All Our Efforts
Whenever I am given a task, I take it upon myself to try to be efficient, yet I was raised to be thorough. These two things are sometimes at odds, but they should not have to be. In order to be expedient, we are often tempted to take shortcuts that minimize our effort and increase our efficiency, yet that sacrifices our thoroughness. This is not a good compromise, for a job done quickly but not thoroughly might not fulfill the expectations of the taskmaster.
In our spiritual life, rather than efficiency, it is thoroughness that is asked of us. Our honest and faithful effort is the main measure by which we are evaluated. When we take a shortcut, we may miss some of the learning opportunities presented by the path; there is a reason Christ Jesus spoke about entering through the narrow gate.
If we choose the short and easier way, we are short-changing our tasks and failing to give our all. We end up missing the opportunities to grow that the full journey provides for us.
There is a process for every task and a reason for every process. Following the process allows us to follow a well-threaded path that is proven to get us where we need to go. Our Church is like this; it provides us access to the narrow gate. It helps us navigate the fullness of the path, and it stands with us along the way. To live the Eucharistic life means putting in the effort to know Christ, living the sacraments, and sharing in thanksgiving with our brothers. It means that sometimes we go out of our way to care for one another, even when it is difficult.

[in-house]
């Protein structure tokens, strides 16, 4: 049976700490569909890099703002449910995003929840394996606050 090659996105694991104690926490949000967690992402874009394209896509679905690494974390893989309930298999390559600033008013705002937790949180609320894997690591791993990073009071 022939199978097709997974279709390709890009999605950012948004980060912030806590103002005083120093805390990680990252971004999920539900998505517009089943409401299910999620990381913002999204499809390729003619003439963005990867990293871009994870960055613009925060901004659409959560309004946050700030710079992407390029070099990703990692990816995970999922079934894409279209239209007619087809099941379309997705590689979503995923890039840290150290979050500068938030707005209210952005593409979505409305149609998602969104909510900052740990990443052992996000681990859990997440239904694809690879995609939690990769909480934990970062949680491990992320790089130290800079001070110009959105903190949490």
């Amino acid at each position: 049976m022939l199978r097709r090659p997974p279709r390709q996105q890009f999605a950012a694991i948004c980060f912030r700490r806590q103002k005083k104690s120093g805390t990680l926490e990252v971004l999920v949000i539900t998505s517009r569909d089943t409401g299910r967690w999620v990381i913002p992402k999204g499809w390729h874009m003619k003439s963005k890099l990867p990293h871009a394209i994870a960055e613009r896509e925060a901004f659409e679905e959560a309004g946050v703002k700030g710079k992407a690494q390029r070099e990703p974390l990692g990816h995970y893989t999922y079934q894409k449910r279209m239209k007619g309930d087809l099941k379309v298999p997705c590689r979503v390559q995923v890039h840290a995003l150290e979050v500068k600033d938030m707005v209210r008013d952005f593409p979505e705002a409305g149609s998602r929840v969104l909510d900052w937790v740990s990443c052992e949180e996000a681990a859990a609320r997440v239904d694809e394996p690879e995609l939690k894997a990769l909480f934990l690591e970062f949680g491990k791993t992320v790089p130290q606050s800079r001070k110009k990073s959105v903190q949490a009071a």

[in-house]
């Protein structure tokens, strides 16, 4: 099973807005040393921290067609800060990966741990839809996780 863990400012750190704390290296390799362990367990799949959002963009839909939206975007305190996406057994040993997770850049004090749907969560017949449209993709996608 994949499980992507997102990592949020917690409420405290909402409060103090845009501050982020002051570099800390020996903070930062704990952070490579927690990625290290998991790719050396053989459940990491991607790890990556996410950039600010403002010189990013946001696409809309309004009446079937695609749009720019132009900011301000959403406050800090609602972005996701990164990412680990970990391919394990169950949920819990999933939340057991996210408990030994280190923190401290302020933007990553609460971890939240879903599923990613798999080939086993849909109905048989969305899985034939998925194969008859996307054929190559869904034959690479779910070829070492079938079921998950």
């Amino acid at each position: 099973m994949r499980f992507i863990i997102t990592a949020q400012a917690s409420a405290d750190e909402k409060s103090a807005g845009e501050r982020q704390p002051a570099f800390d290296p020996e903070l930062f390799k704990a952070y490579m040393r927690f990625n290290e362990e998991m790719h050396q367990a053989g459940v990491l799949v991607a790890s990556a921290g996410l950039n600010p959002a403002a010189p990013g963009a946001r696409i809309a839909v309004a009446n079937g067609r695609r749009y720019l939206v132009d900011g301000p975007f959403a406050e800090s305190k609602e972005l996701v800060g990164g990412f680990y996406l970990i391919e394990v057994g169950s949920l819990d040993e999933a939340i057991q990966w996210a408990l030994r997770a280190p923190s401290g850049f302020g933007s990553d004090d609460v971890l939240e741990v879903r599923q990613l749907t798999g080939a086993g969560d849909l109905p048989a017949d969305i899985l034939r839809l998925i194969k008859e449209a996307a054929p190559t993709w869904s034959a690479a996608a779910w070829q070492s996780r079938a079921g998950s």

The path to sainthood does not have to be a lonely journey; it is, in fact, preferred to navigate it in the company of our brothers so that we may all together testify for each other and support each other.
We depend upon our brothers to help us complete the journey. They also depend upon us to help them with all that we have and all that we are. Dishonesty on small tasks may also lead to dishonesty on large tasks. Let us not take shortcuts. Let us experience the path to its fullness, for we know Who the path is.
Jesus, our Lord, did not do anything halfway, but He always stuck to the process. Jesus always waits for us to state what we need and then asks us to do what is required, like in the healing of the leper from the Gospel of Matthew.
After the healing, He asked the leper to present himself to the priests. The life Christ Jesus lived while on this earth is an example that shows us there are no shortcuts on the path to Heaven. There is always something that is required from us; our willingness to follow His path and do what is necessary to the fullness of our ability and with our most honest effort. Let us approach Him who loves us, with faith, and follow His lead.
Let us pray: Father, help us and guide us that we may grow firm in our faith in You. May all our efforts be done in accordance to your will for us. That we may endure and absorb all your lessons, that we may follow Your lead and that of your Holy Church on the path to Heaven. Amen.
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We are Ivonne J. Hernandez, Rick Hernandez and Laura Worhacz, Lay Associates of the Congregation of the Blessed Sacrament, and brothers and sisters in Christ.